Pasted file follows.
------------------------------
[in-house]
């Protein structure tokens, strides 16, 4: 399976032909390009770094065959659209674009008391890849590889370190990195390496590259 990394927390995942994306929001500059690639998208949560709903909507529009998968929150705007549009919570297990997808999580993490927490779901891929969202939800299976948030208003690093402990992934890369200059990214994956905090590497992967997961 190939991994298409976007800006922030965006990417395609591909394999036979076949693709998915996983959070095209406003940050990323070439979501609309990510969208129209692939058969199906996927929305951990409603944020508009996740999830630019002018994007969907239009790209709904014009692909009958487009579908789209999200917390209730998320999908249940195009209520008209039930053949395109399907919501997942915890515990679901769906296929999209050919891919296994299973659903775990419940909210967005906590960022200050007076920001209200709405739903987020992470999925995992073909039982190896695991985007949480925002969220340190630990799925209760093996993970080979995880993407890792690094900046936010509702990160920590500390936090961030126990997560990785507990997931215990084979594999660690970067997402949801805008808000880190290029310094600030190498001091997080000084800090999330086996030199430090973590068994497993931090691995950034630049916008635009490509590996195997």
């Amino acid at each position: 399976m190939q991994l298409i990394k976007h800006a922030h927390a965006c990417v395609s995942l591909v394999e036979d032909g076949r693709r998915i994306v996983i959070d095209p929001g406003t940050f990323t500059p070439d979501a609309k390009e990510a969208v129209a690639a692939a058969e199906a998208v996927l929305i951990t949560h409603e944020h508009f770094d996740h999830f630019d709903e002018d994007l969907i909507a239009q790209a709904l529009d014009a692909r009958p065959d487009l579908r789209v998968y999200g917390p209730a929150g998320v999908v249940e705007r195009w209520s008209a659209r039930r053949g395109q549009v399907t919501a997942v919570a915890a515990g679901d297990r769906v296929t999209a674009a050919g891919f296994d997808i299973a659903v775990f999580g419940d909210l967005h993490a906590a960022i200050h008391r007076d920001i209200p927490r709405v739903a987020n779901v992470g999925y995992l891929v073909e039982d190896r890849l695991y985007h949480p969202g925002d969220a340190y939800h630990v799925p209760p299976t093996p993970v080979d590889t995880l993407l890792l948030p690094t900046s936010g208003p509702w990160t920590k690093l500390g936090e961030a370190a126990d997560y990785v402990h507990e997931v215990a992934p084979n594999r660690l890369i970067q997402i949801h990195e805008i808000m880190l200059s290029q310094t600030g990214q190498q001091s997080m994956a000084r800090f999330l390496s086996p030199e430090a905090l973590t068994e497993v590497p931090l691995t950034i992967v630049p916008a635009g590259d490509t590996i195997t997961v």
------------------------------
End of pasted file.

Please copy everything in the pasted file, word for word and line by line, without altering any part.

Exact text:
[in-house]
């Protein structure tokens, strides 16, 4: 399976032909390009770094065959659209674009008391890849590889370190990195390496590259 990394927390995942994306929001500059690639998208949560709903909507529009998968929150705007549009919570297990997808999580993490927490779901891929969202939800299976948030208003690093402990992934890369200059990214994956905090590497992967997961 190939991994298409976007800006922030965006990417395609591909394999036979076949693709998915996983959070095209406003940050990323070439979501609309990510969208129209692939058969199906996927929305951990409603944020508009996740999830630019002018994007969907239009790209709904014009692909009958487009579908789209999200917390209730998320999908249940195009209520008209039930053949395109399907919501997942915890515990679901769906296929999209050919891919296994299973659903775990419940909210967005906590960022200050007076920001209200709405739903987020992470999925995992073909039982190896695991985007949480925002969220340190630990799925209760093996993970080979995880993407890792690094900046936010509702990160920590500390936090961030126990997560990785507990997931215990084979594999660690970067997402949801805008808000880190290029310094600030190498001091997080000084800090999330086996030199430090973590068994497993931090691995950034630049916008635009490509590996195997």
């Amino acid at each position: 399976m190939q991994l298409i990394k976007h800006a922030h927390a965006c990417v395609s995942l591909v394999e036979d032909g076949r693709r998915i994306v996983i959070d095209p929001g406003t940050f990323t500059p070439d979501a609309k390009e990510a969208v129209a690639a692939a058969e199906a998208v996927l929305i951990t949560h409603e944020h508009f770094d996740h999830f630019d709903e002018d994007l969907i909507a239009q790209a709904l529009d014009a692909r009958p065959d487009l579908r789209v998968y999200g917390p209730a929150g998320v999908v249940e705007r195009w209520s008209a659209r039930r053949g395109q549009v399907t919501a997942v919570a915890a515990g679901d297990r769906v296929t999209a674009a050919g891919f296994d997808i299973a659903v775990f999580g419940d909210l967005h993490a906590a960022i200050h008391r007076d920001i209200p927490r709405v739903a987020n779901v992470g999925y995992l891929v073909e039982d190896r890849l695991y985007h949480p969202g925002d969220a340190y939800h630990v799925p209760p299976t093996p993970v080979d590889t995880l993407l890792l948030p690094t900046s936010g208003p509702w990160t920590k690093l500390g936090e961030a370190a126990d997560y990785v402990h507990e997931v215990a992934p084979n594999r660690l890369i970067q997402i949801h990195e805008i808000m880190l200059s290029q310094t600030g990214q190498q001091s997080m994956a000084r800090f999330l390496s086996p030199e430090a905090l973590t068994e497993v590497p931090l691995t950034i992967v630049p916008a635009g590259d490509t590996i195997t997961v």